Niall Ferguson (The Globe and Mail) on what happens next: “Iran is in dire economic straits, largely because of U.S. sanctions, which the Trump administration tightened last year. The country’s beleaguered rulers gambled that they could force the U.S. to relax sanctions by exerting force, in the belief that Mr. Trump would not risk war in an election year. Wrong. The U.S. may now face pandemonium in Iraq, but Iran will not necessarily be the beneficiary.”

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Elizabeth May (The Globe and Mail) on setting climate targets: “In fact, nearly every province in Canada has cut emissions consistent with the Copenhagen goal. It is only due to increased emissions in Alberta and Saskatchewan that Canada is not on course to meet the cuts promised by the Alberta team in Copenhagen. In fact, as other provinces contracted their emissions, growth in emissions from Saskatchewan and Alberta since 2009 now make those provinces responsible for half of all Canadian fossil fuel pollution.”

Lorrie Goldstein (Toronto Sun) on meeting climate targets: “That’s because Trudeau’s policy isn’t designed to succeed, but to make Canadians feel guilty about using fossil fuel energy, without which life would be impossible in a big, cold, northern, sparsely populated, industrialized country like Canada.”

Lisa Raitt (Policy Options) on whither the Conservative Party: “A warmed-up version of the policies the Conservative government relied on between 2006-2015 did not inspire voters. While it may be asserted that a Conservative government is best able to run the economy and deliver the funding for good public services, that is not enough. The Conservative Party needs to meet the challenges that Canadians are facing head on with Conservative alternatives, not just respond in the negative to what the Liberal government proposes.”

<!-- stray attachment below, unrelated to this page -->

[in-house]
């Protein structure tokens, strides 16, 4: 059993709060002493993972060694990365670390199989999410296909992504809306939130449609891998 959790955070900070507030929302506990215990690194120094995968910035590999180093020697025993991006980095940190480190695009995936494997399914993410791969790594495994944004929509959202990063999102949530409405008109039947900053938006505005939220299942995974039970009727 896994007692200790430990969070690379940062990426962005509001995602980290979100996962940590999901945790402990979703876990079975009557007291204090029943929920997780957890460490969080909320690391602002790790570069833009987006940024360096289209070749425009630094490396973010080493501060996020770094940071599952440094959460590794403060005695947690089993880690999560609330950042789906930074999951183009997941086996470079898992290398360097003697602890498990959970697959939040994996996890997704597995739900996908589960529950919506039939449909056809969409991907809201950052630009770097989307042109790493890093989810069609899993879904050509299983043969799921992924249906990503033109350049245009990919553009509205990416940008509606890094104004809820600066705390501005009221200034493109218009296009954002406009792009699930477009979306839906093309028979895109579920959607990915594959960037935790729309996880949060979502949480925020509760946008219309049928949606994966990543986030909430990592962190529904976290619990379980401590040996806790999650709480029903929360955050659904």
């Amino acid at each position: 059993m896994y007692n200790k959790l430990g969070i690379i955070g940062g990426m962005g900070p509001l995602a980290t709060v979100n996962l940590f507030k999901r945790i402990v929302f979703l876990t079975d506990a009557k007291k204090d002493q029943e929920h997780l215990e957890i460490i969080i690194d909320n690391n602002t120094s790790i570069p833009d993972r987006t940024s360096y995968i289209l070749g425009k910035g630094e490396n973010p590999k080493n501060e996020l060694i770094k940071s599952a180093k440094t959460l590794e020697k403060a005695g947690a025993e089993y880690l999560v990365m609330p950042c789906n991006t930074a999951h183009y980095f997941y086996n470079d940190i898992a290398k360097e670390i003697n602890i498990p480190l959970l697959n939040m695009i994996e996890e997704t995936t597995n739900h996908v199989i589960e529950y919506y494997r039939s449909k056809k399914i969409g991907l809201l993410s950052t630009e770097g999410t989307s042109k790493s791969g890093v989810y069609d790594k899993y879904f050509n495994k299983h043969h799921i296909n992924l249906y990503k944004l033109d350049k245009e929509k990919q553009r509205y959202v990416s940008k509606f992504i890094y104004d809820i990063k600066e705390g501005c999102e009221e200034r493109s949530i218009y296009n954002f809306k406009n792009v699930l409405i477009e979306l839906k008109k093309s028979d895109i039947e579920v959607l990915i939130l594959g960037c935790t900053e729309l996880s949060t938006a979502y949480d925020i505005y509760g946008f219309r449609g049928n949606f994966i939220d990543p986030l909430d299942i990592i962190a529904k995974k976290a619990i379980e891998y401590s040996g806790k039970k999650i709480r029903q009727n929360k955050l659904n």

Andrew Coyne (The Globe and Mail) on Trudeau governing with a minority: “Rather, the case for minority governments – the reason we ought to prefer them to majorities, even at the cost of the odd early election or grubby bit of parliamentary horse-trading – is that they are more accountable. Take the current Parliament. Although it has sat for only seven days, it has already accomplished something that would have been unthinkable in the previous Parliament, or the one before that: It voted to strike a special committee to look into Canada’s relationship with China, over the government’s objections.”

Robyn Urback (The Globe and Mail) on punishing drunk driving: “To the family members of the deceased, a prison sentence shorter than the term of a driver’s licence must feel similar to a hideous reflection of the extent to which the justice system values a human life. But when the same behaviour is treated so mildly when it doesn’t get someone killed, the punishment suddenly seems proportional. After all, how could a court justify sending someone to prison for 25 years for driving drunk and killing someone when the maximum punishment for driving drunk without killing someone – a function of luck, mostly – is two years less a day by summary conviction?”